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Panel vans are motor vehicles that are distinguished by a body that does not have windows on the sides or the rear of the design. Often used for the transportation of goods for short distances, vans of this type have been used over the years by florists, plumbers, electricians, and office supply businesses. The panel van usually has a load capacity that is similar to that of a standard sized pickup truck, but has the advantage of being enclosed, preventing inclement weather from damaging any goods during transport.
The panel van has its origins in the early years of the automotive industry. While there is some controversy over who manufactured the first van of this type, there is common agreement that the basic design was well established by the end of the 1920’s. By that point, the panel van was not only used for transporting commercial goods, but also used by many law enforcement agencies as a means of transporting criminals from a jail to a courthouse, or even as a means of transporting people to jail once they had been arrested. This particular incarnation of the panel van was sometimes known as the Black Moriah, or simply as a paddy wagon.
Business owners quickly saw the panel van as not only a practical way to deliver goods to local customers, but also as an excellent way to advertise. With the solid sides and rear doors of the vehicle, it was a simple task to add lettering and graphics to the exterior paint job, allowing the van to effectively function as a moving billboard. Using a van for this approach to advertising often allowed businesses to promote themselves even in areas where such publicity devices as billboards or the distribution of leaflets was strictly forbidden.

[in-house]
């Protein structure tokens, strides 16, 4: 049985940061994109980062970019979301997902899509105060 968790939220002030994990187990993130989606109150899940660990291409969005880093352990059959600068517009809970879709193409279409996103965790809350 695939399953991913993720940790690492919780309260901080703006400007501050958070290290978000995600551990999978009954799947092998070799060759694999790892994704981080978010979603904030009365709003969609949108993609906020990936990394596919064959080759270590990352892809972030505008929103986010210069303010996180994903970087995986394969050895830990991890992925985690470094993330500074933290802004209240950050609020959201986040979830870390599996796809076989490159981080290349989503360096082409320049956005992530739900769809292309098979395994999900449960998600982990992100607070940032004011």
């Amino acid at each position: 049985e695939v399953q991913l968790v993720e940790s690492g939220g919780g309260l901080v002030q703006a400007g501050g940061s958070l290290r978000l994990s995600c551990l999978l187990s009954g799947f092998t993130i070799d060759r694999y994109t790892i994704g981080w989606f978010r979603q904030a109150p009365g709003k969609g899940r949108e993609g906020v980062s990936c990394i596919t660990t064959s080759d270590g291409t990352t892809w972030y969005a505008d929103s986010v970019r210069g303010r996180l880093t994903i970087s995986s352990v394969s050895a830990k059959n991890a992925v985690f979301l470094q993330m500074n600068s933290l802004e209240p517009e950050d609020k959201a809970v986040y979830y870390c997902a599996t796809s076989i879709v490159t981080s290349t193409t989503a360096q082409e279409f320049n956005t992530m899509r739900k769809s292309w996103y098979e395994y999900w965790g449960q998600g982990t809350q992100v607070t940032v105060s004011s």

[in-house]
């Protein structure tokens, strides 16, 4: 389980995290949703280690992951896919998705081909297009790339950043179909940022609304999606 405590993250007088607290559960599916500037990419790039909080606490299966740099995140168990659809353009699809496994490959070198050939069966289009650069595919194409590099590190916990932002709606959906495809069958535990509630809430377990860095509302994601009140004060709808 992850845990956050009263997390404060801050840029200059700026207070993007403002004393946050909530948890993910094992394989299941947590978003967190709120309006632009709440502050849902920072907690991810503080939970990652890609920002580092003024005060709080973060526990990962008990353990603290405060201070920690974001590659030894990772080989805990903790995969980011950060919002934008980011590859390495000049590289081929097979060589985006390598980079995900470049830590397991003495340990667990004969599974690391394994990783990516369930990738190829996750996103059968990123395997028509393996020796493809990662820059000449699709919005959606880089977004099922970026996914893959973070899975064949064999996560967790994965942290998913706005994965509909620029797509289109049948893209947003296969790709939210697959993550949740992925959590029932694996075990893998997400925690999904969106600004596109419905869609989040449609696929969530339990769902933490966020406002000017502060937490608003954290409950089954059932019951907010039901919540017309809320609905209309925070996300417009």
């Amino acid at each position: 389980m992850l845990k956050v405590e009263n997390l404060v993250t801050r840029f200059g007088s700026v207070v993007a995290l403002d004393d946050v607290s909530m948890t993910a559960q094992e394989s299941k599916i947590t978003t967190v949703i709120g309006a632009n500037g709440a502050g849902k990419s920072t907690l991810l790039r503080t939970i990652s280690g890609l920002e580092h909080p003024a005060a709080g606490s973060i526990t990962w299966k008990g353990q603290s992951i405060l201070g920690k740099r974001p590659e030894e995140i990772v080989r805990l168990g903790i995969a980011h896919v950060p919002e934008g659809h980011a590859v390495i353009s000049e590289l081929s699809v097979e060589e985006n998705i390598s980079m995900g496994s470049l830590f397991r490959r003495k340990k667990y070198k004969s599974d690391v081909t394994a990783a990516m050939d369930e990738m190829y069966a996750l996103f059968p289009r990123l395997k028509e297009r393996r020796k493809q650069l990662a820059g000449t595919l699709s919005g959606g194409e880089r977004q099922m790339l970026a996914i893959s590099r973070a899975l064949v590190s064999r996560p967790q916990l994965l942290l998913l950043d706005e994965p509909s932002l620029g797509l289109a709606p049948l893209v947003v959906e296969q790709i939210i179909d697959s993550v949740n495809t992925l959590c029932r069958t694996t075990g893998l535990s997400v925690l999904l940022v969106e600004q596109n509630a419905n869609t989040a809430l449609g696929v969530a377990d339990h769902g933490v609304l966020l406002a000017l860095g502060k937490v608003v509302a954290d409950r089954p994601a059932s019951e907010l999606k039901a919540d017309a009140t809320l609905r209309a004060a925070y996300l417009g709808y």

The custom panel van reached a peak of popularity among consumers during the decade of the 1960’s. During that era, many young people would purchase used panel vans, repair the engines, and repaint the body of the vans in the psychedelic styles that were popular during the latter half of that decade. Within a few years, panel vans began to fall out of favor, losing ground to newer transportation vans that did include windows along the sides and rear doors of the vehicles. However, the popularity of the commercial panel van continues to the present day.
It is difficult to determine how large the vehicle must be in order to be considered a true panel van. To some extent, this is because the term is used differently in many nations around the world. However, the general design plus the range of applications tend to remain the same from one country to another.
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